Fig 3 Waterloo Steps. The start of John Nash’s picturesque route from St James’s Park to Regent’s Park, in London.
Repton was mainly involved with country estates but his sons, working with John Nash, transmitted his ideas into what became known as picturesque town planning. The first great example (Fig 3)
was the ‘processional route’ from St James’s Park via Regent Street and Portland Place to Regent’s Park. At that time Regent’s Park was a green lung and green belt segment on the edge of London. The description of London’s parks as ‘lungs’ came from Repton’s patron, William Wyndham. William Light admired the plan and the idea was taken up by Ebenezeer Howard. The biographical links are tenuous but the development of the idea is well-documented.
Repton belonged to the eighteenth century, Olmsted to the nineteenth. Both were small-time farmers with liberal inclinations. Olmsted was an urban Repton. In conceptual terms, Central Park NY is not far removed from Woburn Abbey and Regent’s Park, though it forms the centerpiece of the most remarkable twentieth century city. Olmsted used serpentine boulevards (parkways) to link Prospect Park to the sea and went on to design the world-famous Emerald Necklace in Boston as a major example of picturesque town planning.
Patrick Geddes has been strangely neglected by landscape theorists. He was: a park designer, the author of a brilliant comment on park planning, the first UK citizen to use ‘landscape architect’ as a professional title and the most influential planning author of the twentieth century. From a background in evolutionary biology Geddes developed an approach to landscape planning and design which is encapsulated in the adage ‘Place-Work-Folk’ (Fig 4).
Familiar with the work of Repton and Olmsted, it was Geddes who introduced the full range of geographical considerations into landscape architecture and town planning. Geddes may also have been responsible, inadvertently, for the Survey-Analysis-Design (SAD) method which dominated landscape design in the second half of the twentieth century. The method was modernist and technocratic.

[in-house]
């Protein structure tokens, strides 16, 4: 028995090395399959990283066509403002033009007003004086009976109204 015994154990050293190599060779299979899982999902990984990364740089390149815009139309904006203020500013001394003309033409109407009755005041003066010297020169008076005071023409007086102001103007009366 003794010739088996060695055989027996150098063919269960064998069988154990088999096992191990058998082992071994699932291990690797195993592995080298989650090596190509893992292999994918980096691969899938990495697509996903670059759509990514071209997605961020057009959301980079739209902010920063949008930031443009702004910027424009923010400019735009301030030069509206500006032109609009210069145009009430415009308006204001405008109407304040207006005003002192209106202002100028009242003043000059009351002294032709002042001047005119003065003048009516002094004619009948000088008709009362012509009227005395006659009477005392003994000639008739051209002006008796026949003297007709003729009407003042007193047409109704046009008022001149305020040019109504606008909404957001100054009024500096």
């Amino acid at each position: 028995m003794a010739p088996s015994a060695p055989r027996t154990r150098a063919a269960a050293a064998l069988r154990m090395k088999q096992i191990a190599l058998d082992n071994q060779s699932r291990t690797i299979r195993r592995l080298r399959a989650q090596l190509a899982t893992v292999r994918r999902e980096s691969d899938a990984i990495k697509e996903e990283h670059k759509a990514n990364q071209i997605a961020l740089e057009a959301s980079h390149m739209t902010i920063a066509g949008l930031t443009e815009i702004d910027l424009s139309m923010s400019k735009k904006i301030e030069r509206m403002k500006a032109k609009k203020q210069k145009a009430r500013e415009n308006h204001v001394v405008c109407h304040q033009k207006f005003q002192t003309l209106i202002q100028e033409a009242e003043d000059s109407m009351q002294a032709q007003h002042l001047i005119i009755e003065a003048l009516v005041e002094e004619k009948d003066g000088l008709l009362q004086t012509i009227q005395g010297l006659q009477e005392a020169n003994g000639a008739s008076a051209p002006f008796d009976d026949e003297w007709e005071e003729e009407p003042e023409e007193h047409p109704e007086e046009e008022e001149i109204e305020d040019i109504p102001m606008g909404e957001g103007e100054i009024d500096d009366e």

Fig 4 Patrick Geddes used his Place-Work-Folk diagram to show that knowledge of these inter-relationships s necessary for the re-creation of city-regions. (reproduced from p. 161 of Kitchen, P, A most unsettling person (Golanz, London, 1975)
In the landscape profession, McHarg is the chief inheritor of Geddes. The Scots firebrands who dominate modern landscape theory were born on the Highland Line, 50 miles and 60 years apart. One was the child of a minister. Both were well-suited to the cloth. The origins of McHarg’s overlay method have been traced by Steinitz and include other landscape planners who, like Jacqueline Tyrwhitt, were inspired by Geddes. McHarg may have been less-imaginative than Geddes but he had greater logical clarity and better graphics. McHarg inspired Spirn and Hough to apply his environmental vision at the design scale. McHarg also has a key place in the development of the Geographical Information Systems (GIS) which are set to become the landscape profession’s primary software tool (Fig 5).
Fig 5 GIS can help to answer What? Where? and What If? questions (p. 106 Turner, T., Landscape planning and environmental impact design).
For landscape architects, the attraction of McHarg’s overlay procedure is the way it brings a wide range of scientific knowledge and design considerations into relationship with one another. The overlays are environmental pattern analysis diagrams. Lewis Mumford, a disciple of Geddes, wrote of McHarg that ‘It is in this mixture of scientific insight and constructive environmental design, that this book makes its unique contribution’. Jellicoe was interested in a different type of overlay, which he described as transparencies.